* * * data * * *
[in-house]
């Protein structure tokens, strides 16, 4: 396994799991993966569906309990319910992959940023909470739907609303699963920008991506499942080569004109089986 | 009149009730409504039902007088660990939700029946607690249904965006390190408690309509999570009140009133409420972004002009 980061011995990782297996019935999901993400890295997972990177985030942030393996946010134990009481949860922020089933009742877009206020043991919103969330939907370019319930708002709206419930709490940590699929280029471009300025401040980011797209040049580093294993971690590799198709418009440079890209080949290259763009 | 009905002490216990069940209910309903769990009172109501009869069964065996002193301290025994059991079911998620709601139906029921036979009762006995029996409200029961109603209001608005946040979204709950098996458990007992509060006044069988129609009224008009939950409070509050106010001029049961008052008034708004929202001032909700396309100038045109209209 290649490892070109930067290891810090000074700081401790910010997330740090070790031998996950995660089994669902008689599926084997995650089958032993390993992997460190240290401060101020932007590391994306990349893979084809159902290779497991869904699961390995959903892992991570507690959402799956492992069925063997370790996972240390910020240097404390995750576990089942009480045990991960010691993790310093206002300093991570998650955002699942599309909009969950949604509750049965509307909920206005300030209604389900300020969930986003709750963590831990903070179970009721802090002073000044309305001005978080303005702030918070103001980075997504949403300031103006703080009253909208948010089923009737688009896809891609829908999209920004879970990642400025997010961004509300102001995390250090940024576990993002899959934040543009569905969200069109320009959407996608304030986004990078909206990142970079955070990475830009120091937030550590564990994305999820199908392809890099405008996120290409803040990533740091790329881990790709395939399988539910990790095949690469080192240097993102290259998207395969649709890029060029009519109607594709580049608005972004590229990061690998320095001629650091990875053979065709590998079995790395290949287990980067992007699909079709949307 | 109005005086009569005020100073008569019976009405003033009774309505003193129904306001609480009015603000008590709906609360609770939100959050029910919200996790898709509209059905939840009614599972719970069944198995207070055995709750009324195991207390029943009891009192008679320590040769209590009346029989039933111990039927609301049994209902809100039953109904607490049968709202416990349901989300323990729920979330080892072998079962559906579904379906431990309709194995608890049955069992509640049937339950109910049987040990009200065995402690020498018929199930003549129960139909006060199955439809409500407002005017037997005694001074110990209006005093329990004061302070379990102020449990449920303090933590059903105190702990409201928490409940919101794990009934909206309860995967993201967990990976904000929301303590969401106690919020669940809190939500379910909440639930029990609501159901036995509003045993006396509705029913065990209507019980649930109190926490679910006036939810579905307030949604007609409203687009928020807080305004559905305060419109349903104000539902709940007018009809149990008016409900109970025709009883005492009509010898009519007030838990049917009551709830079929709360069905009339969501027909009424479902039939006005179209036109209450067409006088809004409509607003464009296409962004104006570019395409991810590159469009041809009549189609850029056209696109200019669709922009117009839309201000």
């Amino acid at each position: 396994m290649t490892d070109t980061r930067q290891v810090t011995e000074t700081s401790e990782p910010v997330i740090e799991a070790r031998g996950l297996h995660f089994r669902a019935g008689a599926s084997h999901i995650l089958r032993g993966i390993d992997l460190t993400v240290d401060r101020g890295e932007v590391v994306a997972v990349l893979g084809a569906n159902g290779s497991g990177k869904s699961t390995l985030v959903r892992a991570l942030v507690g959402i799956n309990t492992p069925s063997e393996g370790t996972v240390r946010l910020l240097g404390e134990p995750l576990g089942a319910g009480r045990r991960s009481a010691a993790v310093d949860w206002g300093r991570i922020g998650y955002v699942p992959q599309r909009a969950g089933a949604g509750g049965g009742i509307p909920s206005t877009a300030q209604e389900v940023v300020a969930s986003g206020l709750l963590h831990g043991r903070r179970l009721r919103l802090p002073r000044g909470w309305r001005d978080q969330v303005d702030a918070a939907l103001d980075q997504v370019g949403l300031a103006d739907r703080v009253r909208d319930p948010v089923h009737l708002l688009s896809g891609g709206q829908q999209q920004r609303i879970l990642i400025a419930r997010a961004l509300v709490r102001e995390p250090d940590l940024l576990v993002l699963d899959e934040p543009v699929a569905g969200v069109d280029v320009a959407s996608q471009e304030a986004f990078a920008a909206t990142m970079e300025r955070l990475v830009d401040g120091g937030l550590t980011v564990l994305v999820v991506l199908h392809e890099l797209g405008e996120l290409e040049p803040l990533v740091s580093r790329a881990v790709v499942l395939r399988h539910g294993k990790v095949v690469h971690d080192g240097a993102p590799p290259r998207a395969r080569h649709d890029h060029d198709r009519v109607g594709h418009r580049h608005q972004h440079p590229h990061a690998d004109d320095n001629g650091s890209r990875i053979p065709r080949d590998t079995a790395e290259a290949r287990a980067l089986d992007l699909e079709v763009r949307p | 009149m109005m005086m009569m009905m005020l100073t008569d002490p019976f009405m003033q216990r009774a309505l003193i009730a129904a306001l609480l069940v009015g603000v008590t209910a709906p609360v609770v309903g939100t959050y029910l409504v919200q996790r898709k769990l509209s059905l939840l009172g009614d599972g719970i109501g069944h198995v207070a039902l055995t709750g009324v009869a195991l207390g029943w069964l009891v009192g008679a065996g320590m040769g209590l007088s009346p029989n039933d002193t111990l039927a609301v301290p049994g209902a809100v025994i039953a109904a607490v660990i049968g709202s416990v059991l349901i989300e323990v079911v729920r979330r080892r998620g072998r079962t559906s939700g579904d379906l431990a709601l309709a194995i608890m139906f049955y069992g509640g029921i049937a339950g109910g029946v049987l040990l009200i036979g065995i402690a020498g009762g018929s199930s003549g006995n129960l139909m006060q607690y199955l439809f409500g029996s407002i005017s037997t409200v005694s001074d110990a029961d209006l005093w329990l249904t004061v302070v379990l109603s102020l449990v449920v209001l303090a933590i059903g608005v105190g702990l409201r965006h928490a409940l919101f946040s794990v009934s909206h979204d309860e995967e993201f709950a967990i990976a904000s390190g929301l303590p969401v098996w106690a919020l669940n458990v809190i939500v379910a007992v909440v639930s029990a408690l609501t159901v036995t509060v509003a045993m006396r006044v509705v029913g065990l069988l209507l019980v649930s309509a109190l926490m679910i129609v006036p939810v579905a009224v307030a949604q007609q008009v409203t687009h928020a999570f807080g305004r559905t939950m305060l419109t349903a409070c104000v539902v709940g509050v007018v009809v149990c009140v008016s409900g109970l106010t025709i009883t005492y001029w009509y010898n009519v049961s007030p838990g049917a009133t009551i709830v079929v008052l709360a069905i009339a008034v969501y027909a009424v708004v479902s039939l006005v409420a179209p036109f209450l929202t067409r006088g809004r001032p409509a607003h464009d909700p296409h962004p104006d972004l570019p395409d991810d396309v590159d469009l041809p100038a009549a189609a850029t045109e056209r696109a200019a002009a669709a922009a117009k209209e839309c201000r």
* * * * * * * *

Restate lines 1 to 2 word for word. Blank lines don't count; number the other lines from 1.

[in-house]
């Protein structure tokens, strides 16, 4: 396994799991993966569906309990319910992959940023909470739907609303699963920008991506499942080569004109089986 | 009149009730409504039902007088660990939700029946607690249904965006390190408690309509999570009140009133409420972004002009 980061011995990782297996019935999901993400890295997972990177985030942030393996946010134990009481949860922020089933009742877009206020043991919103969330939907370019319930708002709206419930709490940590699929280029471009300025401040980011797209040049580093294993971690590799198709418009440079890209080949290259763009 | 009905002490216990069940209910309903769990009172109501009869069964065996002193301290025994059991079911998620709601139906029921036979009762006995029996409200029961109603209001608005946040979204709950098996458990007992509060006044069988129609009224008009939950409070509050106010001029049961008052008034708004929202001032909700396309100038045109209209 290649490892070109930067290891810090000074700081401790910010997330740090070790031998996950995660089994669902008689599926084997995650089958032993390993992997460190240290401060101020932007590391994306990349893979084809159902290779497991869904699961390995959903892992991570507690959402799956492992069925063997370790996972240390910020240097404390995750576990089942009480045990991960010691993790310093206002300093991570998650955002699942599309909009969950949604509750049965509307909920206005300030209604389900300020969930986003709750963590831990903070179970009721802090002073000044309305001005978080303005702030918070103001980075997504949403300031103006703080009253909208948010089923009737688009896809891609829908999209920004879970990642400025997010961004509300102001995390250090940024576990993002899959934040543009569905969200069109320009959407996608304030986004990078909206990142970079955070990475830009120091937030550590564990994305999820199908392809890099405008996120290409803040990533740091790329881990790709395939399988539910990790095949690469080192240097993102290259998207395969649709890029060029009519109607594709580049608005972004590229990061690998320095001629650091990875053979065709590998079995790395290949287990980067992007699909079709949307 | 109005005086009569005020100073008569019976009405003033009774309505003193129904306001609480009015603000008590709906609360609770939100959050029910919200996790898709509209059905939840009614599972719970069944198995207070055995709750009324195991207390029943009891009192008679320590040769209590009346029989039933111990039927609301049994209902809100039953109904607490049968709202416990349901989300323990729920979330080892072998079962559906579904379906431990309709194995608890049955069992509640049937339950109910049987040990009200065995402690020498018929199930003549129960139909006060199955439809409500407002005017037997005694001074110990209006005093329990004061302070379990102020449990449920303090933590059903105190702990409201928490409940919101794990009934909206309860995967993201967990990976904000929301303590969401106690919020669940809190939500379910909440639930029990609501159901036995509003045993006396509705029913065990209507019980649930109190926490679910006036939810579905307030949604007609409203687009928020807080305004559905305060419109349903104000539902709940007018009809149990008016409900109970025709009883005492009509010898009519007030838990049917009551709830079929709360069905009339969501027909009424479902039939006005179209036109209450067409006088809004409509607003464009296409962004104006570019395409991810590159469009041809009549189609850029056209696109200019669709922009117009839309201000």